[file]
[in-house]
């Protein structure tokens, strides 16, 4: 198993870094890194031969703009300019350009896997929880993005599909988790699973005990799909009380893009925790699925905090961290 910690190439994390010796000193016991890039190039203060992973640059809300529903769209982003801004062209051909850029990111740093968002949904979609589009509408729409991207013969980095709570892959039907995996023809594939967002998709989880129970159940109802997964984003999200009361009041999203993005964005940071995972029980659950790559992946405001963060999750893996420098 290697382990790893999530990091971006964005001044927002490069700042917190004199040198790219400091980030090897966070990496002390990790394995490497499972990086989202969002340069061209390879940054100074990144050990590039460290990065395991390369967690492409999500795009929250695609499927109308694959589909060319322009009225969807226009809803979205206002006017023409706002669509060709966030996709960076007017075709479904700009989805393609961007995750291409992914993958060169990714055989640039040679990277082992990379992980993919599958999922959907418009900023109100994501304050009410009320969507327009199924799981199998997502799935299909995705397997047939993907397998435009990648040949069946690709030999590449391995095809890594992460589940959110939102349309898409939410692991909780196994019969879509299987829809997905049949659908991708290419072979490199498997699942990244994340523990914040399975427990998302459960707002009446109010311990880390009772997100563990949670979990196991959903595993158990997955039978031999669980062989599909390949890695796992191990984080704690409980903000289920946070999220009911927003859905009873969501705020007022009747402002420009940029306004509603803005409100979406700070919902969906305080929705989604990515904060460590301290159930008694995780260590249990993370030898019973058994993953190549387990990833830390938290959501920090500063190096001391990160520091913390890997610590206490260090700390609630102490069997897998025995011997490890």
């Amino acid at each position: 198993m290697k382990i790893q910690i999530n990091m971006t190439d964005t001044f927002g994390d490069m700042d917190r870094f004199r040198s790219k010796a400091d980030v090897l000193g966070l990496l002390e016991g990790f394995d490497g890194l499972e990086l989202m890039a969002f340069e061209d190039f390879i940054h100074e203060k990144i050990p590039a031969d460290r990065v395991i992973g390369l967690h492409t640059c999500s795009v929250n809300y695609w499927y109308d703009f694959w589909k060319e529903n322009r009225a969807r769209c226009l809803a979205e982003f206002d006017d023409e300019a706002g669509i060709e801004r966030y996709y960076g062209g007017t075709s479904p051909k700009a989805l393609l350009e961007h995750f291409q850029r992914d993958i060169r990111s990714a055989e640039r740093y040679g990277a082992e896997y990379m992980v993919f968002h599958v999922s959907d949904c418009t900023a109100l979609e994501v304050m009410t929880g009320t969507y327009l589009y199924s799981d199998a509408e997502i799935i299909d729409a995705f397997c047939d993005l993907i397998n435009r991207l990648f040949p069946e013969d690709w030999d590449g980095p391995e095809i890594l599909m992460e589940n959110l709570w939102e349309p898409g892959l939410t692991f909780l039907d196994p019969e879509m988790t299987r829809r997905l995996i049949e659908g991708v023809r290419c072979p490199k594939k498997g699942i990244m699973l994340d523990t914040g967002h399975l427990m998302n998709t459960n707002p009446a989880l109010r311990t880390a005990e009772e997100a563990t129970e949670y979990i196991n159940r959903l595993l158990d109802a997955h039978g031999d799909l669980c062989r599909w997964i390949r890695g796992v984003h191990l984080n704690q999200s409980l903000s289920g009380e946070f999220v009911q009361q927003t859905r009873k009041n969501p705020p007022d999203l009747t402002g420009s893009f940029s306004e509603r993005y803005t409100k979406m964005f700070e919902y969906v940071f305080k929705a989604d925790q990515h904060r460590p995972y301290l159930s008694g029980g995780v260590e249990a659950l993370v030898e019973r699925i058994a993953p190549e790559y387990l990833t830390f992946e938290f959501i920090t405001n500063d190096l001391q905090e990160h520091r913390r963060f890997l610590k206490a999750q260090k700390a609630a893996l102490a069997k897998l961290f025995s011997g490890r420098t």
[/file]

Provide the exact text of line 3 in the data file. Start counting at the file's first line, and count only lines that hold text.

């Amino acid at each position: 198993m290697k382990i790893q910690i999530n990091m971006t190439d964005t001044f927002g994390d490069m700042d917190r870094f004199r040198s790219k010796a400091d980030v090897l000193g966070l990496l002390e016991g990790f394995d490497g890194l499972e990086l989202m890039a969002f340069e061209d190039f390879i940054h100074e203060k990144i050990p590039a031969d460290r990065v395991i992973g390369l967690h492409t640059c999500s795009v929250n809300y695609w499927y109308d703009f694959w589909k060319e529903n322009r009225a969807r769209c226009l809803a979205e982003f206002d006017d023409e300019a706002g669509i060709e801004r966030y996709y960076g062209g007017t075709s479904p051909k700009a989805l393609l350009e961007h995750f291409q850029r992914d993958i060169r990111s990714a055989e640039r740093y040679g990277a082992e896997y990379m992980v993919f968002h599958v999922s959907d949904c418009t900023a109100l979609e994501v304050m009410t929880g009320t969507y327009l589009y199924s799981d199998a509408e997502i799935i299909d729409a995705f397997c047939d993005l993907i397998n435009r991207l990648f040949p069946e013969d690709w030999d590449g980095p391995e095809i890594l599909m992460e589940n959110l709570w939102e349309p898409g892959l939410t692991f909780l039907d196994p019969e879509m988790t299987r829809r997905l995996i049949e659908g991708v023809r290419c072979p490199k594939k498997g699942i990244m699973l994340d523990t914040g967002h399975l427990m998302n998709t459960n707002p009446a989880l109010r311990t880390a005990e009772e997100a563990t129970e949670y979990i196991n159940r959903l595993l158990d109802a997955h039978g031999d799909l669980c062989r599909w997964i390949r890695g796992v984003h191990l984080n704690q999200s409980l903000s289920g009380e946070f999220v009911q009361q927003t859905r009873k009041n969501p705020p007022d999203l009747t402002g420009s893009f940029s306004e509603r993005y803005t409100k979406m964005f700070e919902y969906v940071f305080k929705a989604d925790q990515h904060r460590p995972y301290l159930s008694g029980g995780v260590e249990a659950l993370v030898e019973r699925i058994a993953p190549e790559y387990l990833t830390f992946e938290f959501i920090t405001n500063d190096l001391q905090e990160h520091r913390r963060f890997l610590k206490a999750q260090k700390a609630a893996l102490a069997k897998l961290f025995s011997g490890r420098t």